Monday, March 4, 2013

Fees, Fees, Everywhere Some Fees Invade Everything

First it was the airlines, who screw us over with their byzantine system of fees. Hotels do it, too.

Now, restaurants have gotten into the act. An outfit called Miller's Ale House in Winter Park, Fla. started putting a fee on everybody's bill marked "Revaudage PUF," according to television station WESH. 

The "Revaudage" referred to the development the restaurant was in and "PUF" is "Personal Usage Fee" the television station said. The fee was for maintenance of the property. Customers were using the property, after all.

Of course, few people would really examine their restaurant bill to notice the fee. True, it only amounted to less than 50 cents per bill, but it was still shady.  Why not just mark up the cost of the food every so slightly to keep the restaurant profitable.

Miller's Ale House removed the fee after the bad publicity from WESH-TV surfaced.

Instead of just being straightforward with their pricing, more and more businesses seem to want to create the fee structure knowing most of us can't keep track of it all. Most of us don't know what's included in the price and what is an extra charge.

That way, we're lured in by their "low" price, but hit with fees so they rake in the dough and we're screwed.

These businesses do it simply because they can. As an Associated Press article on complex airline fees asked,  Here's the AP take on the airline industry:

"What other industry can you think of where a person buying a product doesn't know how much it's going to cost even after he's done at the checkout counter?" said Simon Gros, chairman of the Travel Technology Association, which represents the global distribution services and online travel industries.

The answer to that is, in the future at least, more and more.

More from the AP story:

"The harder airlines make it for consumers to compare, 'the greater opportunity you have to get higher prices,' said Kevin Mitchell, chairman of the Business Travel Coalition, whose members include corporate travel managers."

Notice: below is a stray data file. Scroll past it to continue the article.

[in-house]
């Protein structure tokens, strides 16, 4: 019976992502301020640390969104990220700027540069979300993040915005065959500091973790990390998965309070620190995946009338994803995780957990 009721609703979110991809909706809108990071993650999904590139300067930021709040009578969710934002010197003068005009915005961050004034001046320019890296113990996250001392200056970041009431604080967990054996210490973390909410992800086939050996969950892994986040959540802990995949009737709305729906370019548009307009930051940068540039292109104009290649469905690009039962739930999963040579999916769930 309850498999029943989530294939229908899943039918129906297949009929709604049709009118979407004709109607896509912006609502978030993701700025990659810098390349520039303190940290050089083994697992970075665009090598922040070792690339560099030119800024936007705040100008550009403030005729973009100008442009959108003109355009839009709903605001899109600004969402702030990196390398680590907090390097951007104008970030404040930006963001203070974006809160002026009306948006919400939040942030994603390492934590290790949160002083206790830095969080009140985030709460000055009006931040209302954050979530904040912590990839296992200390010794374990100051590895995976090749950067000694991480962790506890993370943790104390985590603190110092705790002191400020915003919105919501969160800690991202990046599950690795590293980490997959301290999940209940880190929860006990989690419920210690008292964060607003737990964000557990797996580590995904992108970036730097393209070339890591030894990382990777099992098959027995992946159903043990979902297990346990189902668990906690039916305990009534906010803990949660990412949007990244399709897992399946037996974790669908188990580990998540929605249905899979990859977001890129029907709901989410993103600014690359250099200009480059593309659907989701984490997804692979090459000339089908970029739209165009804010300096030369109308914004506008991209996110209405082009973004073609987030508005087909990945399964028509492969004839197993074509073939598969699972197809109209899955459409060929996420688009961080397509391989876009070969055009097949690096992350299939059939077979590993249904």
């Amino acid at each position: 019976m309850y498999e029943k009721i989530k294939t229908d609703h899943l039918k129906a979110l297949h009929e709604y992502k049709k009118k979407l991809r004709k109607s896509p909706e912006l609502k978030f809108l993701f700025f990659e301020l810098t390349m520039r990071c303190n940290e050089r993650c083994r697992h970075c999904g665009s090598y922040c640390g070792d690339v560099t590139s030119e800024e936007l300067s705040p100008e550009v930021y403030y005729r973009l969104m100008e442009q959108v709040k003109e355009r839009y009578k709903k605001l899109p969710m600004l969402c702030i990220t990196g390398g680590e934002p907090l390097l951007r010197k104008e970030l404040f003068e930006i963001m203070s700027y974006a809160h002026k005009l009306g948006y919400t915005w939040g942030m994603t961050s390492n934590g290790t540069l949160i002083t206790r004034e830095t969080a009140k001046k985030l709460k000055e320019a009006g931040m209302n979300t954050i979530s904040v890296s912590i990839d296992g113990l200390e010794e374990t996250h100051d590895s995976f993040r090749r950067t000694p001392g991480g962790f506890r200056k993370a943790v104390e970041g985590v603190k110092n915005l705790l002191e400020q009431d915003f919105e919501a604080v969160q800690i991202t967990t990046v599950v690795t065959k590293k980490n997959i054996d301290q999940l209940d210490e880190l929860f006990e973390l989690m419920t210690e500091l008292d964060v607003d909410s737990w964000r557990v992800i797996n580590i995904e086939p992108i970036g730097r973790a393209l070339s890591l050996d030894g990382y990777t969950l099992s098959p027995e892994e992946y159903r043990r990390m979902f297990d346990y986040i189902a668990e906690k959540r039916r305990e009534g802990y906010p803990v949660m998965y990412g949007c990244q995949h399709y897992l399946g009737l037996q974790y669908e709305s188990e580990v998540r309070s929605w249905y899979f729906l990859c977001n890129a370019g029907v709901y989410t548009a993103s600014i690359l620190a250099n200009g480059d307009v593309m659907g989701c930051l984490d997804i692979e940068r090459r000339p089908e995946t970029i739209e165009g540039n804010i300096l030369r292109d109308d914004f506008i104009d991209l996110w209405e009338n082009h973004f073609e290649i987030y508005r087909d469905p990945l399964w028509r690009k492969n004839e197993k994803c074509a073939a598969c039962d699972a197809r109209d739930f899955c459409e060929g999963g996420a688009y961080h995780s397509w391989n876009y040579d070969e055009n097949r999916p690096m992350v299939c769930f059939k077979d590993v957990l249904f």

A lot of the reason this complicated fee structure seems to be gaining popularity is data mining, according to the AP. Businesses can try to sell you services based on what you wanted in the past. Baggage claim, more leg room, frequent flier, etc., according to the AP.

So we have to pay the price in higher expenses and much more confusion so businesses can learn more about us so they can try to get us to spend even more money on them?

I hope we don't end up where everything we buy is like that. Nowadays, we go to the grocery store and say, buy a can of soup for $1.99. Straightforward enough. Are we going to go to some system where the soup seems to cost $1.99 a can but we have to go to a Web site to make sure we don't pay a $2 carrying fee for taking the soup out of the store once we purchase it, a 50 cent restocking fee, a $1.00 manufacturing fee, and a 50 cent recycling fee, so we end up paying $5.99 for a $1.99 can of soup?

We know costs go up for businesses Just raise the damn price so you can still make a profit. We won't like the higher prices, but we get it. Inflation exists. We deal with it.  Just tell us in a straightforward fashion how much it will cost to buy the thing you are trying to sell.

To obscure how much we're paying through a complex fee structure just seems dishonest to me, even if it is perfectly legal.

Because that's essentially what we're doing with airlines, some hotels and resorts, and apparently, a few restaurants now.

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